Yesterday the Office of Management and Budget (OMB) announced their approval of the latest EPA notice of proposed rulemaking (NPRM) for the 2013 critical use exemptions for methyl bromide. Since 2005 the EPA has been trying to phase out the use of methyl bromide in agricultural applications since it is one of the chemicals covered under the Montreal Protocol to protect stratospheric ozone. Each year the EPA must provide a rule allowing the use of methyl bromide in those critical agricultural applications where there are not effective alternatives to that chemical.
Once again this rule will be published well after the first of the year requiring the EPA to issue an extra legal letter to manufacturers and importers informing them of how much methyl bromide they will be allowed to make or import to support agricultural uses next year while they are waiting on the regulatory process to wind its bureaucratic way through Washington.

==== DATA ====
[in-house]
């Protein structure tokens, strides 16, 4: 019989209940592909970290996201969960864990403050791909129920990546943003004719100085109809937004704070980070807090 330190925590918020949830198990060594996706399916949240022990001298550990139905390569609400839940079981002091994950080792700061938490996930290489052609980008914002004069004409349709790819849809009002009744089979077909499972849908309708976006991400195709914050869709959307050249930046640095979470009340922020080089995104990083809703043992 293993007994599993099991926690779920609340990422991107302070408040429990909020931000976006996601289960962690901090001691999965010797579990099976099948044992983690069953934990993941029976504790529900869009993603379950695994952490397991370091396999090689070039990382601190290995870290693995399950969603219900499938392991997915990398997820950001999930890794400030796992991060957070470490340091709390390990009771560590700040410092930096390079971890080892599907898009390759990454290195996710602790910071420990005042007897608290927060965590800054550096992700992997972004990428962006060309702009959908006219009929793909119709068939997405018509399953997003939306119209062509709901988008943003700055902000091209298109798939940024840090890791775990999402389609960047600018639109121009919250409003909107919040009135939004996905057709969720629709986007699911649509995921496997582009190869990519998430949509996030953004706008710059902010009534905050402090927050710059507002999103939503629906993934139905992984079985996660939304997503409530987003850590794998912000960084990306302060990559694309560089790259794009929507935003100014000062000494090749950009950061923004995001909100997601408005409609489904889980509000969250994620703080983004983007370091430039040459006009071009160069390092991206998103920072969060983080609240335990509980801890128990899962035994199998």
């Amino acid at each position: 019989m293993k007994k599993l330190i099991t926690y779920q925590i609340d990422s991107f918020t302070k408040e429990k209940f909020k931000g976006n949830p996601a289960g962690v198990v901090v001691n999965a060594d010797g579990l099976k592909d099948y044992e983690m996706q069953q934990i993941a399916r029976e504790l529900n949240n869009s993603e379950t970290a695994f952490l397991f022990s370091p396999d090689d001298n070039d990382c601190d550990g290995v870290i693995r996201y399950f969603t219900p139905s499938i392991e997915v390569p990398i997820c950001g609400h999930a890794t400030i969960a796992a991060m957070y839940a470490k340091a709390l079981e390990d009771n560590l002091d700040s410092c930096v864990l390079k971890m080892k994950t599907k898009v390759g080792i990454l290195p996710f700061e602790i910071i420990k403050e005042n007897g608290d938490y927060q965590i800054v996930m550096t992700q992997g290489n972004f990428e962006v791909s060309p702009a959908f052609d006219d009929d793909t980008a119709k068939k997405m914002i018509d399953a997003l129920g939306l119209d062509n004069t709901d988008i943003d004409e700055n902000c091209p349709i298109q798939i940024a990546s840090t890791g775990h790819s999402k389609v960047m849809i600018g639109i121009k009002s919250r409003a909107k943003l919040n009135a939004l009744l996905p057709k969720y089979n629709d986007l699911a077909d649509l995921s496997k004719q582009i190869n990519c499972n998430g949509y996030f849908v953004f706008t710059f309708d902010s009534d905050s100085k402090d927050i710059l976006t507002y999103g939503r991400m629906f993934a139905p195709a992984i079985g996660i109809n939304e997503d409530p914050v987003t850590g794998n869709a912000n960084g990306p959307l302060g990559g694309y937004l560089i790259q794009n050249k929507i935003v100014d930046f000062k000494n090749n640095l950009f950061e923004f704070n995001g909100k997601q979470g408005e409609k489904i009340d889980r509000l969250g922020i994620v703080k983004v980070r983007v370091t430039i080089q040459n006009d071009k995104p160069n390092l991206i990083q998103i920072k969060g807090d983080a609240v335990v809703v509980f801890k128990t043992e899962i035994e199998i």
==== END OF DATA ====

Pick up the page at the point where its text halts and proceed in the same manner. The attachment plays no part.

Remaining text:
While the EPA was a month later submitting their NPRM to OMB than they were last year, the OMB took almost two months longer than last year in approving the NPRM. As appears to be usual with this recurring rule, the OMB approval was issued ‘consistent with change’, meaning that some minor changes will have to be made to the NPRM before it is published in the Federal Register. I expect to see that early next week.
The EPA does have some excuse for their later than normal submission of the NPRM. In June they approved a new use for the chemical as a fumigant to imported feed-grade cotton seeds. This probably had some impact on the amount of methyl bromide that would be allowed to be used next year.
At this point long time readers will be expecting to see my standard rant about the removal of methyl bromide (a toxic inhalation hazard chemical) from the DHS chemical of concern list for the CFATS program. I’ll forgo the whole rant until the actual NPRM is published.